How can people prevent MRSA infection?

Not making direct contact with skin, clothing, and any items that come in contact with either MRSA patients or

Washing hands frequently is important to prevent MRSA infections

MRSA carriers is the best way to avoid MRSA infection. In many instances, this situation is simply not practical because such infected individuals or carriers are not immediately identifiable. What people can do is to treat and cover (for example, antiseptic cream and a Band-Aid) any skin breaks or wounds and use excellent hygiene practices (for example, hand washing with soap after personal contact or toilet use, washing clothes that potentially came in contact with MRSA patients or carriers, and using disposable items when treating MRSA patients). Also available at most stores are antiseptic solutions and wipes to both clean hands and surfaces that may contact MRSA. These measures help control the spread of MRSA.

MRSA Infections Today

It is estimated that 75% of patient rooms are contaminated with MRSA and VRE. Studies show that if a healthcare worker walks into a patient’s room and has no physical contact with the patient, her gloves will still be contaminated 42% of the time, just from touching surfaces in the room.   In 2005, there were 368,600 hospital stays for MRSA infection.  This was triple the number of MRSA infections in 2000 and 10 times the number from 1995.  Around 60% of all “Staph” infections in hospitals are now MRSA infections.  Overall, MRSA is estimated to make up about 8% of all hospital acquired infections.

What Can You Do to Protect Yourself and your Family?

Recent FDA-certified independent in-vitro lab test show a new approach using a natural mineral the killed 1.3 billion MRSA cells in 60 seconds at the rate of 99.9999%! The scientist who conducted this test were simply amazed at the results.  How could a natural mineral with no drugs and no chemicals have such an astounding effect on this most virulent infection?  the answer is actually quite simple; this mineral, silver, switches off MRSA’s ability to use oxygen.  MRSA then suffocates and dies very quickly.  It is thought that because the silver is in the nano-range (one billionth the diameter of a human hair), there is no place it can’t go in the human body.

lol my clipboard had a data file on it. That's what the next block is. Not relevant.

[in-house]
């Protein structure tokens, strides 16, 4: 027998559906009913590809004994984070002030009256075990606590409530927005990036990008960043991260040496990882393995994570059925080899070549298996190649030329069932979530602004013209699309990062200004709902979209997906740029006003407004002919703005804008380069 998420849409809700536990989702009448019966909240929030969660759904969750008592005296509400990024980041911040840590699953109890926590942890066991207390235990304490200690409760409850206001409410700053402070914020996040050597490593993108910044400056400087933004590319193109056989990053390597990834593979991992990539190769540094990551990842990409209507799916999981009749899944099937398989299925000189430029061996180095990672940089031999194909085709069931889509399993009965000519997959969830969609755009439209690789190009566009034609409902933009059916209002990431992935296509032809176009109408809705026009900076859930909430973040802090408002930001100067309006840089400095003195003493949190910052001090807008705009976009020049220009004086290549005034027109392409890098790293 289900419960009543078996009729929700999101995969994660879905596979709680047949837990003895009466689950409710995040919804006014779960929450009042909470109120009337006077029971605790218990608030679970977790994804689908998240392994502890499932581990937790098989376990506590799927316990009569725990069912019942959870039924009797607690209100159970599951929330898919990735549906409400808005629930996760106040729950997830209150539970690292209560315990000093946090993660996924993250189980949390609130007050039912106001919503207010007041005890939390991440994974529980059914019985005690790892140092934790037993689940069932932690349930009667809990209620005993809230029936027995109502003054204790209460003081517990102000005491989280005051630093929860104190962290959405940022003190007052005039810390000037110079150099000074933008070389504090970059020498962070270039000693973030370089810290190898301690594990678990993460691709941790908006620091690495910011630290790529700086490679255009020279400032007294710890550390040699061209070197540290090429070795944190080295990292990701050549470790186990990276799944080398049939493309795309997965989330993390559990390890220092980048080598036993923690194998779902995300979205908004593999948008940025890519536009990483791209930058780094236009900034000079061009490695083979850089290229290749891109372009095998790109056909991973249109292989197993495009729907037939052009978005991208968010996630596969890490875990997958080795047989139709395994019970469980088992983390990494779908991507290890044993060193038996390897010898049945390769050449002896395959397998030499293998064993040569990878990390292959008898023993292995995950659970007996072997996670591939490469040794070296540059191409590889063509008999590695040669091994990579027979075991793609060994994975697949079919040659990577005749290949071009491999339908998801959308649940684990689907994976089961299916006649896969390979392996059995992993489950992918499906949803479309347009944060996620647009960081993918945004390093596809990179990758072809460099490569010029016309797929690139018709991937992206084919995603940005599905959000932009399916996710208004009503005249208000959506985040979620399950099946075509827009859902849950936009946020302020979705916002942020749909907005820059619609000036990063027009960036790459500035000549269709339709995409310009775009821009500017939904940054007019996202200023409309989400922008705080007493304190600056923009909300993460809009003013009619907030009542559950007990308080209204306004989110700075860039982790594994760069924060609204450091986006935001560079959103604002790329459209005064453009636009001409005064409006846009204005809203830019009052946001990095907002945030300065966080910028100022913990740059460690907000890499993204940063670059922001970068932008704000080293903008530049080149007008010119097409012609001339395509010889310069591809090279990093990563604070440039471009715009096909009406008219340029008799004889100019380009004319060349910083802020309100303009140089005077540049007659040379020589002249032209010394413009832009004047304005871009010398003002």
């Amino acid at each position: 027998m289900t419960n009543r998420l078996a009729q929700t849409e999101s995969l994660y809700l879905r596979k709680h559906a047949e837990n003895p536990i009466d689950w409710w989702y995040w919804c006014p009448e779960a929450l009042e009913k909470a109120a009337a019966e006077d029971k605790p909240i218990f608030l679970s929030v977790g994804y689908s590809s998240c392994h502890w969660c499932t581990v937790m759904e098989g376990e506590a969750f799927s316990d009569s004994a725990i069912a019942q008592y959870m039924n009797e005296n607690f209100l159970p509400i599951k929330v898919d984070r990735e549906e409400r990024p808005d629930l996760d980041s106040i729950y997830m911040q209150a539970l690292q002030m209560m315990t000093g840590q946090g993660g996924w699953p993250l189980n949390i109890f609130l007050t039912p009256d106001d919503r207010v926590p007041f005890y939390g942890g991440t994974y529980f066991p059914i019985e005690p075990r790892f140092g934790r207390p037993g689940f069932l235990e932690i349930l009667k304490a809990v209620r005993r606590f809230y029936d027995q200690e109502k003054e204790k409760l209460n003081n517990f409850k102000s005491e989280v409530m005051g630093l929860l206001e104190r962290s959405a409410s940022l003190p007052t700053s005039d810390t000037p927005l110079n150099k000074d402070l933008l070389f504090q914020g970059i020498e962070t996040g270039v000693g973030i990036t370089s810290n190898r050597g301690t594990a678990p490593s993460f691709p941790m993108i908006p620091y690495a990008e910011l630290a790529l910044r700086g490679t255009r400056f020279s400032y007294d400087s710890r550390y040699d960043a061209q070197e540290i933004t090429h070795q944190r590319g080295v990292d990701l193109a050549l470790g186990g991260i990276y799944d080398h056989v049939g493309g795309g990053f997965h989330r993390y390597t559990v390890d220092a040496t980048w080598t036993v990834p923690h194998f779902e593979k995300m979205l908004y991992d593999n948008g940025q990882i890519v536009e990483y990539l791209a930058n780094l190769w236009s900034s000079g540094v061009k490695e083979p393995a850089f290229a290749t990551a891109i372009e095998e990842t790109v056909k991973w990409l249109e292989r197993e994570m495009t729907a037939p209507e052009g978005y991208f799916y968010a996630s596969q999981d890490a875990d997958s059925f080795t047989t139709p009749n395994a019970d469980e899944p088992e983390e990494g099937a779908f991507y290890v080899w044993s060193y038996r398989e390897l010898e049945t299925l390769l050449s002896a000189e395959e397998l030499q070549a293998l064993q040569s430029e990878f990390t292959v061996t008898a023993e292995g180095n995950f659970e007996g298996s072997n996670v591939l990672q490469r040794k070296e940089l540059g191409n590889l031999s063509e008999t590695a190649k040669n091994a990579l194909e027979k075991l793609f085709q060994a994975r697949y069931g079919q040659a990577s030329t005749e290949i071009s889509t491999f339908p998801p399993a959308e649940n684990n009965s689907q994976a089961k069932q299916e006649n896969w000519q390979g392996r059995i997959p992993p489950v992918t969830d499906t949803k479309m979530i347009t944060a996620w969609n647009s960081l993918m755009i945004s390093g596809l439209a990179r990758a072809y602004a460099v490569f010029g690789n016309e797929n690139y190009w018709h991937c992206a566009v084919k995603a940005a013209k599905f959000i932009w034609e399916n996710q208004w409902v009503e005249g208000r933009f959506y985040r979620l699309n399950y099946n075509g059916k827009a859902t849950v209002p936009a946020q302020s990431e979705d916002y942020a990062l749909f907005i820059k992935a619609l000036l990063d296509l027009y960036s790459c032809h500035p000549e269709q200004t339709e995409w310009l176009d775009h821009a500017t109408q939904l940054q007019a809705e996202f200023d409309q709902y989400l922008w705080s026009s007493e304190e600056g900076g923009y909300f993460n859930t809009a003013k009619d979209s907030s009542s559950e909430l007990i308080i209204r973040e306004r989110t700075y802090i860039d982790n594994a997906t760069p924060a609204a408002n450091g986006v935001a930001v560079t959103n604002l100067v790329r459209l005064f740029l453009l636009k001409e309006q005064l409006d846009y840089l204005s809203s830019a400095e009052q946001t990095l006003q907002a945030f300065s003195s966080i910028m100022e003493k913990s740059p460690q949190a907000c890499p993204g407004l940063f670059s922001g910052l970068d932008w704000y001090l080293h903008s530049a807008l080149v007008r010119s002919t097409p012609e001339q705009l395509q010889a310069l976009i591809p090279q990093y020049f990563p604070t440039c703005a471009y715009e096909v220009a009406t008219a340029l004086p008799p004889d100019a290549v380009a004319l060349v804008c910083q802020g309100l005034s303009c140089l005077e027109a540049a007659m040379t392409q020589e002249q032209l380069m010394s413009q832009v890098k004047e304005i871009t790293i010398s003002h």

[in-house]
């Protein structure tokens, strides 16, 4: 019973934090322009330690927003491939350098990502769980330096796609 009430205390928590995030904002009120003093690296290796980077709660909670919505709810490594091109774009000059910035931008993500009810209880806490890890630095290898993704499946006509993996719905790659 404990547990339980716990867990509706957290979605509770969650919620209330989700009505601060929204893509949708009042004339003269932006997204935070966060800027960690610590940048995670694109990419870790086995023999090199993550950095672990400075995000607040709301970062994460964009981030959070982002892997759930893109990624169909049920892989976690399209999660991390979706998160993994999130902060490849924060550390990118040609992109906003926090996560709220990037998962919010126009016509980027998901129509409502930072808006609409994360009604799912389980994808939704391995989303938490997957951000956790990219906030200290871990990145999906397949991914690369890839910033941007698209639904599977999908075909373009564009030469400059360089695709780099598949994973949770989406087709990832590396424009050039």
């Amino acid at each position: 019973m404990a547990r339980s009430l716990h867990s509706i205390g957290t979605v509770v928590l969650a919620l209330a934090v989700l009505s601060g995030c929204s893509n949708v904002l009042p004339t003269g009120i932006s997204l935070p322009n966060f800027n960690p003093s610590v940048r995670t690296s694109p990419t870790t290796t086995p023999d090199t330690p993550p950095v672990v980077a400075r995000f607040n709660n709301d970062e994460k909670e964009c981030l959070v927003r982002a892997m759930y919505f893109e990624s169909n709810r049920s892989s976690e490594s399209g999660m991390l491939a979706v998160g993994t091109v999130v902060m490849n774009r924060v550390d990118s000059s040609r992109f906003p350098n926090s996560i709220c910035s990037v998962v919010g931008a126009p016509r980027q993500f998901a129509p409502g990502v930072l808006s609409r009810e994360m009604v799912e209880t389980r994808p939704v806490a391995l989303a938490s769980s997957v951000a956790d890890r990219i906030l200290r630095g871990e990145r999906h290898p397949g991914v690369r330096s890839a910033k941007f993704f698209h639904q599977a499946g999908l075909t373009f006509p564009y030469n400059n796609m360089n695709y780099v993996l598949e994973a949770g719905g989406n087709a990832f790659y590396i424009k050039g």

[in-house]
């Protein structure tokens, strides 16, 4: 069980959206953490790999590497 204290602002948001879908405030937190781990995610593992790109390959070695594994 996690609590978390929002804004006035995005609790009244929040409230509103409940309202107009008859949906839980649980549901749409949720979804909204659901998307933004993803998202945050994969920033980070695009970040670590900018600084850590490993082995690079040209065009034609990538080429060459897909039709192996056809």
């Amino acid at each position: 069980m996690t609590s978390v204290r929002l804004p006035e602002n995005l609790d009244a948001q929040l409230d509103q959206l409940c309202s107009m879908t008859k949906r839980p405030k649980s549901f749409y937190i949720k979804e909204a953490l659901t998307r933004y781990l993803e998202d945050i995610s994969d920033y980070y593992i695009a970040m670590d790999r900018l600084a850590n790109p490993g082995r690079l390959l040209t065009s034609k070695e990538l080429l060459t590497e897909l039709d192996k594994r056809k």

Nearly half a dozen cyto-toxicity tests demonstrate that there is zero toxicity in NutraSilver.

NutraSilver® is Non-toxic  

Toxicity is important to know before you begin to take any Dietary Supplement or medicine.  It is wonderfully assuring to know from these and many other tests that NutraSilver® has ZERO toxicity and unless seriously abused, cannot harm you in any way.

Usually, when these types of tests are conducted, the mice are expected to diminish there activity, yet the opposite happened: they actually thrived on NutraSilver and even gained weight which is very unusual for toxicity testing. None of the mice was harmed in any way by NutraSilver®.

For further information, contact NutraSilver at 888-240-2326 Option #2


About CareMan
I am the CareMan, have been for 7 years now. I really do care about YOU and getting YOU back to great, natural health, so long as you have an open mind.